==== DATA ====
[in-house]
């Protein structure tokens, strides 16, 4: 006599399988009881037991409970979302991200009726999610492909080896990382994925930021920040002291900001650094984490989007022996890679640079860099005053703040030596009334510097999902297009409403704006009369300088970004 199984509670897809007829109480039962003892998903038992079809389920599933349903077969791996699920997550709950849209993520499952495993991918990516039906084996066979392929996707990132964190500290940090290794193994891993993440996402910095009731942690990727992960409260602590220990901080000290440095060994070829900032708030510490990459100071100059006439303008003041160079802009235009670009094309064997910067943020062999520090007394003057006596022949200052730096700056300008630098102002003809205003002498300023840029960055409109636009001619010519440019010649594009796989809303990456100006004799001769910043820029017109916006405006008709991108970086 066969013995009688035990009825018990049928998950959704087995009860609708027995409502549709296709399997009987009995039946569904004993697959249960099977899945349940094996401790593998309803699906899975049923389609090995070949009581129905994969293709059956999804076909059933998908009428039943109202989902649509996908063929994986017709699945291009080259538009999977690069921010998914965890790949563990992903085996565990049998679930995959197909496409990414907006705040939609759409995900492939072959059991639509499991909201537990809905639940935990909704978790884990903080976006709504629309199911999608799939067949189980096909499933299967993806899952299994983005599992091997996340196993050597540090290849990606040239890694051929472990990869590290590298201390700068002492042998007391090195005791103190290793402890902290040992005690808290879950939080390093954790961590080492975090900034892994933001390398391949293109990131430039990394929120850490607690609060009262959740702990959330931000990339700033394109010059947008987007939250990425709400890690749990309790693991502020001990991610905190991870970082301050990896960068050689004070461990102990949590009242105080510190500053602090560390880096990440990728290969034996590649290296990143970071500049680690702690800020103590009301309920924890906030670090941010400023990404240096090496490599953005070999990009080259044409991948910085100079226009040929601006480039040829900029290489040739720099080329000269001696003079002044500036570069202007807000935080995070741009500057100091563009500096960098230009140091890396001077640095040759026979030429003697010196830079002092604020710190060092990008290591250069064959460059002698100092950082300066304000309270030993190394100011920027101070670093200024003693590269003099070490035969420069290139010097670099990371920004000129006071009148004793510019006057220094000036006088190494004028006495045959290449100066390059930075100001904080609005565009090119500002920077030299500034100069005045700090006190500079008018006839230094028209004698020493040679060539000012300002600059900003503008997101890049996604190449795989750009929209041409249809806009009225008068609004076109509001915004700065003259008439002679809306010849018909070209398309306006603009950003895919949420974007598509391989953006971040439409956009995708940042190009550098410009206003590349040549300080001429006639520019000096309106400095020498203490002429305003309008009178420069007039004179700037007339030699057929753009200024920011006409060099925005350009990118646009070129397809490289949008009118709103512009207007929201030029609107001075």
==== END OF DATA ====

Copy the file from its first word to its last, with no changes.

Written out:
[in-house]
């Protein structure tokens, strides 16, 4: 006599399988009881037991409970979302991200009726999610492909080896990382994925930021920040002291900001650094984490989007022996890679640079860099005053703040030596009334510097999902297009409403704006009369300088970004 199984509670897809007829109480039962003892998903038992079809389920599933349903077969791996699920997550709950849209993520499952495993991918990516039906084996066979392929996707990132964190500290940090290794193994891993993440996402910095009731942690990727992960409260602590220990901080000290440095060994070829900032708030510490990459100071100059006439303008003041160079802009235009670009094309064997910067943020062999520090007394003057006596022949200052730096700056300008630098102002003809205003002498300023840029960055409109636009001619010519440019010649594009796989809303990456100006004799001769910043820029017109916006405006008709991108970086 066969013995009688035990009825018990049928998950959704087995009860609708027995409502549709296709399997009987009995039946569904004993697959249960099977899945349940094996401790593998309803699906899975049923389609090995070949009581129905994969293709059956999804076909059933998908009428039943109202989902649509996908063929994986017709699945291009080259538009999977690069921010998914965890790949563990992903085996565990049998679930995959197909496409990414907006705040939609759409995900492939072959059991639509499991909201537990809905639940935990909704978790884990903080976006709504629309199911999608799939067949189980096909499933299967993806899952299994983005599992091997996340196993050597540090290849990606040239890694051929472990990869590290590298201390700068002492042998007391090195005791103190290793402890902290040992005690808290879950939080390093954790961590080492975090900034892994933001390398391949293109990131430039990394929120850490607690609060009262959740702990959330931000990339700033394109010059947008987007939250990425709400890690749990309790693991502020001990991610905190991870970082301050990896960068050689004070461990102990949590009242105080510190500053602090560390880096990440990728290969034996590649290296990143970071500049680690702690800020103590009301309920924890906030670090941010400023990404240096090496490599953005070999990009080259044409991948910085100079226009040929601006480039040829900029290489040739720099080329000269001696003079002044500036570069202007807000935080995070741009500057100091563009500096960098230009140091890396001077640095040759026979030429003697010196830079002092604020710190060092990008290591250069064959460059002698100092950082300066304000309270030993190394100011920027101070670093200024003693590269003099070490035969420069290139010097670099990371920004000129006071009148004793510019006057220094000036006088190494004028006495045959290449100066390059930075100001904080609005565009090119500002920077030299500034100069005045700090006190500079008018006839230094028209004698020493040679060539000012300002600059900003503008997101890049996604190449795989750009929209041409249809806009009225008068609004076109509001915004700065003259008439002679809306010849018909070209398309306006603009950003895919949420974007598509391989953006971040439409956009995708940042190009550098410009206003590349040549300080001429006639520019000096309106400095020498203490002429305003309008009178420069007039004179700037007339030699057929753009200024920011006409060099925005350009990118646009070129397809490289949008009118709103512009207007929201030029609107001075």